Anthony Rodio ’87 is a fixer.
A successful serial entrepreneur with more than two decades of experience in the marketplace, Rodio built a career identifying consumer pain points and finding efficient solutions in executive positions at Redbeacon (which was acquired by Home Depot), Support.com, SideStep (acquired by Kayak), and StubHub (acquired by eBay). He also served in management and marketing positions at Procter and Gamble, Microsoft, and Amazon. Now, Rodio aims to revolutionize the car repair space with YourMechanic, a mobile car repair startup based in Mountain View, Calif.
“The average car in the United States is idle 95 percent of the time,” Rodio explained.
“In the next five to six years, fewer and fewer people are going to own their own car,” he said. “Similar to how many people stopped paying for a telephone landline, they don’t see a point in owning their own car. And they are right, it is less efficient to own than to borrow, rent, and use.”
This is good news for mechanics as shared cars will be driven significantly more than individually owned vehicles, requiring more regular maintenance.
“Our industry is projected to grow,” he said.
YourMechanic hopes to capitalize on this growth by offering mobile car repair and maintenance services direct to customers at their home or business.
In addition to YourMechanic, Rodio is also supporting his alma mater, giving back financially and sharing his knowledge.
At the University of Oregon, Rodio primarily studied finance and management. He said the tenured professors he experienced during his upper level courses cared deeply about education and he enjoyed a breadth of experience.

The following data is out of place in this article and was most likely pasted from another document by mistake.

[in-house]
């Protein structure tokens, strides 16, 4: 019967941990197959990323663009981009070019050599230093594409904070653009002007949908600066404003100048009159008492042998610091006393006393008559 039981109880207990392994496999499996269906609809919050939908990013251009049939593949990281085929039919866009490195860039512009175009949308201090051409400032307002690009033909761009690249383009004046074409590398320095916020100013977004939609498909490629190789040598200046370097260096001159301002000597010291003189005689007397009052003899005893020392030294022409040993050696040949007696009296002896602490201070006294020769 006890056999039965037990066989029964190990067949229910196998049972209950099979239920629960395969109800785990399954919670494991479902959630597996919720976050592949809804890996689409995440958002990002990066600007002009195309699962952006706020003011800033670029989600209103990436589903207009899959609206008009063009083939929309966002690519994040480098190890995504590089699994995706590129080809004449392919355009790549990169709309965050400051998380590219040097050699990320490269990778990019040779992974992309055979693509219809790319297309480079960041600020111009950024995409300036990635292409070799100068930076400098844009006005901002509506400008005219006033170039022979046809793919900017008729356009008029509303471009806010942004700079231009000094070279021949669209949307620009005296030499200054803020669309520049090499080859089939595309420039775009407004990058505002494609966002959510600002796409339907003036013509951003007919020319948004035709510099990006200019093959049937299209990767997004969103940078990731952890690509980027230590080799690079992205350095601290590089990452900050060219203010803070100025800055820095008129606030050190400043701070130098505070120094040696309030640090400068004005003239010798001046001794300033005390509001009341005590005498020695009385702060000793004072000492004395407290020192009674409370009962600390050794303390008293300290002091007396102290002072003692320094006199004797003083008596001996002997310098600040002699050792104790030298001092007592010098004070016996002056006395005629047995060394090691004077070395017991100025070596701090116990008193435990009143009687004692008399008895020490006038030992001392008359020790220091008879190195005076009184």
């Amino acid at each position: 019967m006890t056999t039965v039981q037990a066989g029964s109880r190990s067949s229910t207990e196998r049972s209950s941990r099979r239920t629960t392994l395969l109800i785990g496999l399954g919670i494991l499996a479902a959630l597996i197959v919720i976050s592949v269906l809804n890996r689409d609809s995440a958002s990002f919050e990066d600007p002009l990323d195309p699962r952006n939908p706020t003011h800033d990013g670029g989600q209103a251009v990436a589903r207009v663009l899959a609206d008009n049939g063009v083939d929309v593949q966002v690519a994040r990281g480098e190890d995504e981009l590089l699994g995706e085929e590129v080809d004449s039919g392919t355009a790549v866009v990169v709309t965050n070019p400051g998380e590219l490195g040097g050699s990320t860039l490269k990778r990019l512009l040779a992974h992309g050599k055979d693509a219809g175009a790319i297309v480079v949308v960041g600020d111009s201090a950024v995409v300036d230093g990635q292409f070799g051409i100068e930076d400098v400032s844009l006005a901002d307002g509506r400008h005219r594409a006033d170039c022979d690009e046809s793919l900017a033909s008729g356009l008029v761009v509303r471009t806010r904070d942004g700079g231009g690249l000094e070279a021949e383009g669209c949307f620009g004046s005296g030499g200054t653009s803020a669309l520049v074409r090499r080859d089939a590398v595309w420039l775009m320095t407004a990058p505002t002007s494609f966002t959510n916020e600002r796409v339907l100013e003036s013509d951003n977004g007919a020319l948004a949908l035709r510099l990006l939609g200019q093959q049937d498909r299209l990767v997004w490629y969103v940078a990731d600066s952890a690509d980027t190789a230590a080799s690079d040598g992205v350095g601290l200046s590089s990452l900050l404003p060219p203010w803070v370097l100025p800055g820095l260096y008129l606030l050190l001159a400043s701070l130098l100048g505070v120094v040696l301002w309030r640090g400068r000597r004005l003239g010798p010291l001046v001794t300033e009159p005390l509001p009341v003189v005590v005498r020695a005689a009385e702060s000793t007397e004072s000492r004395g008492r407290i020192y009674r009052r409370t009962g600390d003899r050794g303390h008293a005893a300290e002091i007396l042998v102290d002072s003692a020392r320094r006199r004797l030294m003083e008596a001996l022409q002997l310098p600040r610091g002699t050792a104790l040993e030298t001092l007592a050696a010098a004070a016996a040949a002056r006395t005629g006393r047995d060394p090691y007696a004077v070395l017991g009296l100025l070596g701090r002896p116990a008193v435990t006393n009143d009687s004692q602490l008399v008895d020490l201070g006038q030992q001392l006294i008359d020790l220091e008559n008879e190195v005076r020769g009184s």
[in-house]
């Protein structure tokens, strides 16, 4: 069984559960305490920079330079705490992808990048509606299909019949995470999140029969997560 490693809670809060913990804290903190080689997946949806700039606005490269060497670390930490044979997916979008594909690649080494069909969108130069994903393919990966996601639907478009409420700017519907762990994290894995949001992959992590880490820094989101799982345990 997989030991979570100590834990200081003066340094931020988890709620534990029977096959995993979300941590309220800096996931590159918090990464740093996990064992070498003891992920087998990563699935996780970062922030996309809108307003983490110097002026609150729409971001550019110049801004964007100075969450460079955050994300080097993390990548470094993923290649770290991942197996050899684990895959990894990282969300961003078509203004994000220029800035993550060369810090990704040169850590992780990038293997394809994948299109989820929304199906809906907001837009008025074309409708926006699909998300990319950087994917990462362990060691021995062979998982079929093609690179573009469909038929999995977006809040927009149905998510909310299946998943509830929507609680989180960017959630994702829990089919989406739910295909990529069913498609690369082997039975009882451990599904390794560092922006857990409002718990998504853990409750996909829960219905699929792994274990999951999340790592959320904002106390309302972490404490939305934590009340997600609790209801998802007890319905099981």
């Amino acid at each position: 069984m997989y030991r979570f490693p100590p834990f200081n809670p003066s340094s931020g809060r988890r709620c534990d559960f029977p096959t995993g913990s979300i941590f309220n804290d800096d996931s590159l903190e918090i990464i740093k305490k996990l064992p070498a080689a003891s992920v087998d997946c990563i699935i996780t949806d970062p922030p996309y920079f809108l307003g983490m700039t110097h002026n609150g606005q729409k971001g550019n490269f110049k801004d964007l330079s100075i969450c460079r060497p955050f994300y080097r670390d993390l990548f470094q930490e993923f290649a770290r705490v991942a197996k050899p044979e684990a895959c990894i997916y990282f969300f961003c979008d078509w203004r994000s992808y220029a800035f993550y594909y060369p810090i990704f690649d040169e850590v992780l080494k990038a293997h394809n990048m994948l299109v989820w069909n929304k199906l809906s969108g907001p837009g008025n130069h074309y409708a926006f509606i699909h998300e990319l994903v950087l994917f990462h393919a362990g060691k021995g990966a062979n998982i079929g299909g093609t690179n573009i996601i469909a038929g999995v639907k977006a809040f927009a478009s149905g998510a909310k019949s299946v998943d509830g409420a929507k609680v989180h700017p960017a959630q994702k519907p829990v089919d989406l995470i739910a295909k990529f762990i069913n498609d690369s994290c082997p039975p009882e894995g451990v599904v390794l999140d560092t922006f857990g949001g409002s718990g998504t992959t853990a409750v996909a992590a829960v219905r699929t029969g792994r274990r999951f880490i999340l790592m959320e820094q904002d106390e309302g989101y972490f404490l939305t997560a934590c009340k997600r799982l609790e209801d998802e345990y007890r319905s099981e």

“Most schools do a good job of functionally preparing people,” he said. “Running a business or scaling a company is very rarely about functional expertise. Are you solving a pain point in the market? Learn how to identify a pain point and how to develop a product that solves that pain point in a better way than exists today.”
A great example of that evaluative approach is the University of Oregon’s New Venture Championship (NVC), where Rodio served as semifinals judge in 2018.
“I loved the experience,” he said. “It was a chance to go back to some of the framework at P & G that extended well to running startups in Silicon Valley. I used those same concepts in evaluating the students in front of me, and I’m pretty direct. I look forward to doing it again.”
That candid, constructive problem-solving approach has been the key to Rodio’s career success—from laundry detergent to toothpaste to car repair.
“If more people could see that they could create more value in the world,” he said. “When you create value, everyone benefits and you get rewarded for it.”
Rodio would like to help others create a better world, and one way to achieve that is through academic scholarship.
The Jackson Rodio Scholarship provides support to students at the Lundquist College of Business, particularly in the areas of entrepreneurship and finance.
“I love my Ducks, and am hoping to give back more in time,” he said. “My view of universities is there are smart people at every school. Oregon gave me the room to grow into myself and get some confidence about how to be in a different academic environment and to succeed at work, as well as a career.”
—AnneMarie Knepper-Sjoblom ’05